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Metagenomic analysis of microbial consortium from natural crude oil that seeps into the marine ecosystem offshore Southern California

Overview of attention for article published in Standards in Genomic Sciences, January 2014
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  • Good Attention Score compared to outputs of the same age (70th percentile)

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5 tweeters
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1 Facebook page

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52 Mendeley
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Title
Metagenomic analysis of microbial consortium from natural crude oil that seeps into the marine ecosystem offshore Southern California
Published in
Standards in Genomic Sciences, January 2014
DOI 10.4056/sigs.5029016
Pubmed ID
Authors

Erik R. Hawley, Hailan Piao, Nicole M. Scott, Stephanie Malfatti, Ioanna Pagani, Marcel Huntemann, Amy Chen, Tijana Glavina del Rio, Brian Foster, Alex Copeland, Janet Jansson, Amrita Pati, Susannah Tringe, Jack A. Gilbert, Thomas D. Lorenson, Matthias Hess

Abstract

Crude oils can be major contaminants of the marine ecosystem and microorganisms play a significant role in the degradation of its main constituents. To increase our understanding of the microbial hydrocarbon degradation process in the marine ecosystem, we collected crude oil from an active seep area located in the Santa Barbara Channel (SBC) and generated a total of about 52 Gb of raw metagenomic sequence data. The assembled data comprised ~500 Mb, representing ~1.1 million genes derived primarily from chemolithoautotrophic bacteria. Members of Oceanospirillales, a bacterial order belonging to the Deltaproteobacteria, recruited less than 2% of the assembled genes within the SBC metagenome. In contrast, the microbial community associated with the oil plume that developed in the aftermath of the Deepwater Horizon (DWH) blowout in 2010, was dominated by Oceanospirillales, which comprised more than 60% of the metagenomic data generated from the DWH oil plume. This suggests that Oceanospirillales might play a less significant role in the microbially mediated hydrocarbon conversion within the SBC seep oil compared to the DWH plume oil. We hypothesize that this difference results from the SBC oil seep being mostly anaerobic, while the DWH oil plume is aerobic. Within the Archaea, the phylum Euryarchaeota, recruited more than 95% of the assembled archaeal sequences from the SBC oil seep metagenome, with more than 50% of the sequences assigned to members of the orders Methanomicrobiales and Methanosarcinales. These orders contain organisms capable of anaerobic methanogenesis and methane oxidation (AOM) and we hypothesize that these orders - and their metabolic capabilities - may be fundamental to the ecology of the SBC oil seep.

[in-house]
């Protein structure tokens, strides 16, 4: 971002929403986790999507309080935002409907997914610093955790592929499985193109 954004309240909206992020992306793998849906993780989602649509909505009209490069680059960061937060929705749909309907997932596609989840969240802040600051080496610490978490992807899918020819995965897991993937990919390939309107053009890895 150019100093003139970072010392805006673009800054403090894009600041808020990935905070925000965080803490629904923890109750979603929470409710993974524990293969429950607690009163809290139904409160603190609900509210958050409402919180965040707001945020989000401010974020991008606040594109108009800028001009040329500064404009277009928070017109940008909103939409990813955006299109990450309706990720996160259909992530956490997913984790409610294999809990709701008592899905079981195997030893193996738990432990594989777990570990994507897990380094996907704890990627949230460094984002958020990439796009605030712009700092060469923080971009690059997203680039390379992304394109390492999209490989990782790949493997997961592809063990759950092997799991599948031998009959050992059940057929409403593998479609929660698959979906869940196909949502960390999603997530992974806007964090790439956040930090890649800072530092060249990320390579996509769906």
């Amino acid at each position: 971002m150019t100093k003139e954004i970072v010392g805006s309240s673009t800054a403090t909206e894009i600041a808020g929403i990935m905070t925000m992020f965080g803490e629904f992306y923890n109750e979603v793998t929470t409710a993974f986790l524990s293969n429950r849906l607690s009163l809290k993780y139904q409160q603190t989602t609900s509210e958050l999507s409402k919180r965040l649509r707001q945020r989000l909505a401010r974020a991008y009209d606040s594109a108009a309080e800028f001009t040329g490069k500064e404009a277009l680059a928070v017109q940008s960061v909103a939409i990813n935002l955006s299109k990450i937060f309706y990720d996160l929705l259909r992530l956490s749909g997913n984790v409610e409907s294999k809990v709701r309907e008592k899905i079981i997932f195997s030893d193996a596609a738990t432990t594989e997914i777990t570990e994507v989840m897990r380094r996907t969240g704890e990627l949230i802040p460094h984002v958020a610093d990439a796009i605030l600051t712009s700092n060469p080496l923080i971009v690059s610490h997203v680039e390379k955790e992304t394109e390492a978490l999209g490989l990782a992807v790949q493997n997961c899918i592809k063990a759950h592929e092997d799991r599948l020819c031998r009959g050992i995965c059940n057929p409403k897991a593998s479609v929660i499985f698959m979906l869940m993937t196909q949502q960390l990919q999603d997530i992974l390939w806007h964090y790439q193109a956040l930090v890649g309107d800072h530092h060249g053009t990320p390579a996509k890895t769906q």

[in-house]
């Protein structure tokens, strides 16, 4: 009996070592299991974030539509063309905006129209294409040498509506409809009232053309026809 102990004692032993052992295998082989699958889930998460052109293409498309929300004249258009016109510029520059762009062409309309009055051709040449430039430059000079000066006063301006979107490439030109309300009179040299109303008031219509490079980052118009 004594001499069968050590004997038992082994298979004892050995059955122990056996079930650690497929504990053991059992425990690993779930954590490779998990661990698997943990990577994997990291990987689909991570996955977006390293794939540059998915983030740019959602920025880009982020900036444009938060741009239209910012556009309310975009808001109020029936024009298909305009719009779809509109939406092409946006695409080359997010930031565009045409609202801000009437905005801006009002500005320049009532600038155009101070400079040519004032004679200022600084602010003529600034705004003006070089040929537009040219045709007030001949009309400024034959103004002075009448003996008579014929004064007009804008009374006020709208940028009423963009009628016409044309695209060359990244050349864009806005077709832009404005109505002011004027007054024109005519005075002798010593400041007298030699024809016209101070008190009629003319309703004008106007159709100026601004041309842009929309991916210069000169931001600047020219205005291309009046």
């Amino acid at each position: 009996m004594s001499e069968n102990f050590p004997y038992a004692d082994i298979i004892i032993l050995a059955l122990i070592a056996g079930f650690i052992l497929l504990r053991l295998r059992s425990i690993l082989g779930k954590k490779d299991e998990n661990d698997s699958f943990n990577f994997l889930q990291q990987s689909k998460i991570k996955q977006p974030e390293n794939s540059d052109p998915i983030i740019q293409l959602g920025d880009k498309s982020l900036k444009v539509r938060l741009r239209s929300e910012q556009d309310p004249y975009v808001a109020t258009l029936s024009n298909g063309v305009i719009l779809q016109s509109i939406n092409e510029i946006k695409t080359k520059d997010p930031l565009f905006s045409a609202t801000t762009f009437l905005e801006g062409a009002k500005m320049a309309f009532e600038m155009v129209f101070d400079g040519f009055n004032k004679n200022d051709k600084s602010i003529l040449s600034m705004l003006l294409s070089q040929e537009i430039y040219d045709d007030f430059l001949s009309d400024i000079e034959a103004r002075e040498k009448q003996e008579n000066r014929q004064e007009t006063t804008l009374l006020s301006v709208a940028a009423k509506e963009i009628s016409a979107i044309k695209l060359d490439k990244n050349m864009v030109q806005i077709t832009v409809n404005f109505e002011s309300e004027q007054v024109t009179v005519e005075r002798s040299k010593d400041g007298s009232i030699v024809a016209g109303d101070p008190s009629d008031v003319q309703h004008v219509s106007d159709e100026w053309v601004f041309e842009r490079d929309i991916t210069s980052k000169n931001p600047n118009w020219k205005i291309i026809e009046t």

Twitter Demographics

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Mendeley readers

The data shown below were compiled from readership statistics for 52 Mendeley readers of this research output. Click here to see the associated Mendeley record.

Geographical breakdown

Country Count As %
Brazil 3 6%
United States 1 2%
Australia 1 2%
Mexico 1 2%
Unknown 46 88%

Demographic breakdown

Readers by professional status Count As %
Researcher 18 35%
Student > Ph. D. Student 8 15%
Student > Bachelor 6 12%
Professor > Associate Professor 3 6%
Student > Doctoral Student 3 6%
Other 7 13%
Unknown 7 13%
Readers by discipline Count As %
Agricultural and Biological Sciences 23 44%
Biochemistry, Genetics and Molecular Biology 8 15%
Environmental Science 5 10%
Chemistry 2 4%
Immunology and Microbiology 2 4%
Other 4 8%
Unknown 8 15%

Attention Score in Context

This research output has an Altmetric Attention Score of 3. This is our high-level measure of the quality and quantity of online attention that it has received. This Attention Score, as well as the ranking and number of research outputs shown below, was calculated when the research output was last mentioned on 05 January 2015.
All research outputs
#2,404,189
of 6,798,714 outputs
Outputs from Standards in Genomic Sciences
#103
of 393 outputs
Outputs of similar age
#50,498
of 176,068 outputs
Outputs of similar age from Standards in Genomic Sciences
#3
of 4 outputs
Altmetric has tracked 6,798,714 research outputs across all sources so far. This one has received more attention than most of these and is in the 63rd percentile.
So far Altmetric has tracked 393 research outputs from this source. They receive a mean Attention Score of 2.0. This one has gotten more attention than average, scoring higher than 73% of its peers.
Older research outputs will score higher simply because they've had more time to accumulate mentions. To account for age we can compare this Altmetric Attention Score to the 176,068 tracked outputs that were published within six weeks on either side of this one in any source. This one has gotten more attention than average, scoring higher than 70% of its contemporaries.
We're also able to compare this research output to 4 others from the same source and published within six weeks on either side of this one.